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Ever see a hospital bill?

Discussion in 'Internal Medicine and IM Subspecialties' started by mcindoe, Apr 26, 2007.

  1. mcindoe

    mcindoe 7+ Year Member

    Nov 13, 2004
    my apologies if this sounds at all like a lecture, but i only thought i'd post this to let you guys know of a few things that we don't and won't really think about once we start internship because it doesn't affect us directly, and we're never formally taught about it in med school. i don't know if you've ever seen an itemized hospital bill, but once i did it shocked me to learn about how much the cost of something can vary based on how the order is written in the chart, and since we'll all be writing our own orders pretty soon, i thought it might be helpful to consider a few ways that the wording of your orders can unintentionally result in hundreds of extra dollars being charged to the patient...but how are you supposed to know if no one tells you? that's why i wanted to share the following:

    -we all know that ordering labs is costly and that many frown upon ordering them unnecessarily, but if you forgot to order some routine labs but still need them, just know that adding "stat" to the order will almost double the cost for this "expedited" service that the hospital is providing.

    -sometimes it's tempting to just order a chem 7 or chem whatever because it saves you the time of writing out each lab you want. but sometimes all you really want to know about is the patient's Na and K or if that's the case, just order the ones you need. otherwise it's an extra $30 +/- a few bucks for each lyte or lab value that you order but don't need or more commonly don't even look at (e.g. a routine chem 7 was $240 or so on this bill i saw). similarly, just cause Ca/Mg/Phos are often listed together, it's easy to get in the habit of ordering the three when you might only be interested in finding out one of not ordering the other two could save the patient up to $100.

    -as with labs, any imaging orders will be several hundred dollars more if they're ordered as "stat". a bedside CXR may be your only option for some patients, but if they're able to be transported to radiology, you'll save them quite a bit of money for doing the latter.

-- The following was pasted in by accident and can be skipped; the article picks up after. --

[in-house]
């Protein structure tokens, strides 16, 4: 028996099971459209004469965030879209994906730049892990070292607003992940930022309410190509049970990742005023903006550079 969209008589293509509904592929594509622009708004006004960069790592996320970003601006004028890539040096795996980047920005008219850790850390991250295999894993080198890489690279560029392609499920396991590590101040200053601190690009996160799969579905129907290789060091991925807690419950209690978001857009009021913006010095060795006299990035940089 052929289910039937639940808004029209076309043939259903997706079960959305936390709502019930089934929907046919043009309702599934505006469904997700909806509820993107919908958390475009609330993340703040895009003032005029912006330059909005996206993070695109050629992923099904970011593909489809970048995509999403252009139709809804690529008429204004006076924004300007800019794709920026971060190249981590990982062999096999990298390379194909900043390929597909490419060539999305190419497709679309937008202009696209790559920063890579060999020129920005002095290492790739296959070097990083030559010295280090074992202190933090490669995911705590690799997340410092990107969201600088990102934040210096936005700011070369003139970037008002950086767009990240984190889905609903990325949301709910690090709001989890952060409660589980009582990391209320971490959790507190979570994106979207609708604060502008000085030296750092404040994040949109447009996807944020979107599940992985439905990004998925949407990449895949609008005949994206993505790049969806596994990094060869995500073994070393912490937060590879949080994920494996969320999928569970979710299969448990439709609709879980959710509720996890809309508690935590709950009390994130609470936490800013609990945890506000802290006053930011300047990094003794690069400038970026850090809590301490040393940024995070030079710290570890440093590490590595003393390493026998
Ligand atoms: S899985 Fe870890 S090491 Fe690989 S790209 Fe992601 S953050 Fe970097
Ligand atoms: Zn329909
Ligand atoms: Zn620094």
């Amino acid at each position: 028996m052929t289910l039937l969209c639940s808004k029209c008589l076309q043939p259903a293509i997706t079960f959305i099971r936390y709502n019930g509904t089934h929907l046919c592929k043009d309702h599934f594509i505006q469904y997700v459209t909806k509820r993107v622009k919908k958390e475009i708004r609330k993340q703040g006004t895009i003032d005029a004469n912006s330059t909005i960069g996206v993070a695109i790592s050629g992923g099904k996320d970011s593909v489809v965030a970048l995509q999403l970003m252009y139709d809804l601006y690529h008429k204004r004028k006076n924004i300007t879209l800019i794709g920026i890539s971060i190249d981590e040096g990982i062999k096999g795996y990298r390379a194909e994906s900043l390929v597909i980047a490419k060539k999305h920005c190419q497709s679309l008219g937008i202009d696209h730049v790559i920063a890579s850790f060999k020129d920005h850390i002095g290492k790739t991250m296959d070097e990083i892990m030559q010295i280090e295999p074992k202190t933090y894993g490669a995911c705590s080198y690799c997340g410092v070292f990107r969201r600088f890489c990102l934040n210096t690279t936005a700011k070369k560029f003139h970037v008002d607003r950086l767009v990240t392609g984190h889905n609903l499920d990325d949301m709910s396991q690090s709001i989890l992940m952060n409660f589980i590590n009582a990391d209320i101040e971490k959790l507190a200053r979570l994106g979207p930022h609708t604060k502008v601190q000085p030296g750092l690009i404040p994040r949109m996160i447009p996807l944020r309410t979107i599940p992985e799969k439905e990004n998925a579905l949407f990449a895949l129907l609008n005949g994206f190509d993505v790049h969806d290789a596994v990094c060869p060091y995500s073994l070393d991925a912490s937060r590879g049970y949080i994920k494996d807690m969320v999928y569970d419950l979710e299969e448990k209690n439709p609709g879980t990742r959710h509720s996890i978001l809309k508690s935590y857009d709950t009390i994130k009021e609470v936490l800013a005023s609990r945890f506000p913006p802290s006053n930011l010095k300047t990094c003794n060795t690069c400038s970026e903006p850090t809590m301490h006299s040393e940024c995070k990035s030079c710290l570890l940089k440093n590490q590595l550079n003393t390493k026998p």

-if you're on autopilot and always are in the habit of ordering PT/OT to get your patients OOB, at many places one PT order will ensure that the physical therapist sees your patient not just once but for a few days. if you enter another PT order the next day, the PT will still see your patient anyway based on your prior order, but hospital billing will see that and charge the patient again for the service...and that charge can be anywhere from $300-$600.

    there are some others i can list at another time, and i'm sure we could all benefit if you have something to add. either way, i think it's best if we start thinking about this now, especially since old habits are hard to break, especially when we're tired and busy. hope this helps!
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  3. Mumpu

    Mumpu Burninator, MD 5+ Year Member

    Aug 1, 2004
    Labs are such a huge moneymaker for the hospital. When you order a sodium only, the lab runs a full chem7 but doesn't report the rest. The sweetest deal has to be the bloodbank though -- people give you blood for free and you get to sell it for thousands of dollars.
  4. carrigallen

    carrigallen 16th centry dutch painter 10+ Year Member

    Feb 27, 2003
    I agree, although I bet blood-banking itself is a bit expensive..batching, sorting, preparation, cross-matching, etc.
  5. blanche

    blanche #$%&*[email protected]!!#? 7+ Year Member

    Great points.

    Although I would never want to repeat the experience, I think being hospitalized and then dealing with the paperwork and billing nightmare that insued (thank you, medical student health plan) was probably one of the most telling experiences of my entire 4 years. Just try to guess what all of the 'misc supplies' charges are, for example. And when you actually have to pay for your services, you realize the sorts of #@%$% that those without resources (or medicaid) actually have to deal with, and this is without any prior training in navigating our medical system. Hospital billing departments are a nightmare, and if you are uninsured (which I wasn't but sure felt like) everything costs multiples more...
  6. mcindoe

    mcindoe 7+ Year Member

    Nov 13, 2004
    true, true....i learned from a similar experience (and the ensuing billing nightmare) how having health insurance is far less of a security blanket than one would think, particularly when it comes to finding out how many things aren't covered or how adept the insurance companies are at finding ways to avoid paying for things. the hospital screws you over by billing you obscene amounts of money for who knows what, and then the insurance company screws you and the hospital over by coming up with all sorts of excuses for why they're not liable for this or that charge, making it a long, drawn out battle that makes it feel like you're being punished for getting sick. medical insurance is like a mail-in like what it offers you but once you actually follow through with it and request what it promises, the wait and hassle and hoops you have to jump through in the process make it much less valuable than it originally seemed, and definitely far more complicated than it ought to be. the whole system is definitely broken and sadly doesn't seem like it'll be fixed anytime soon...
  7. blanche

    blanche #$%&*[email protected]!!#? 7+ Year Member

    this is a great comparision. and don't forget the most important part--if that rebate (insurance form with inflexible due date) gets 'lost' in the mailroom, you're screwed.

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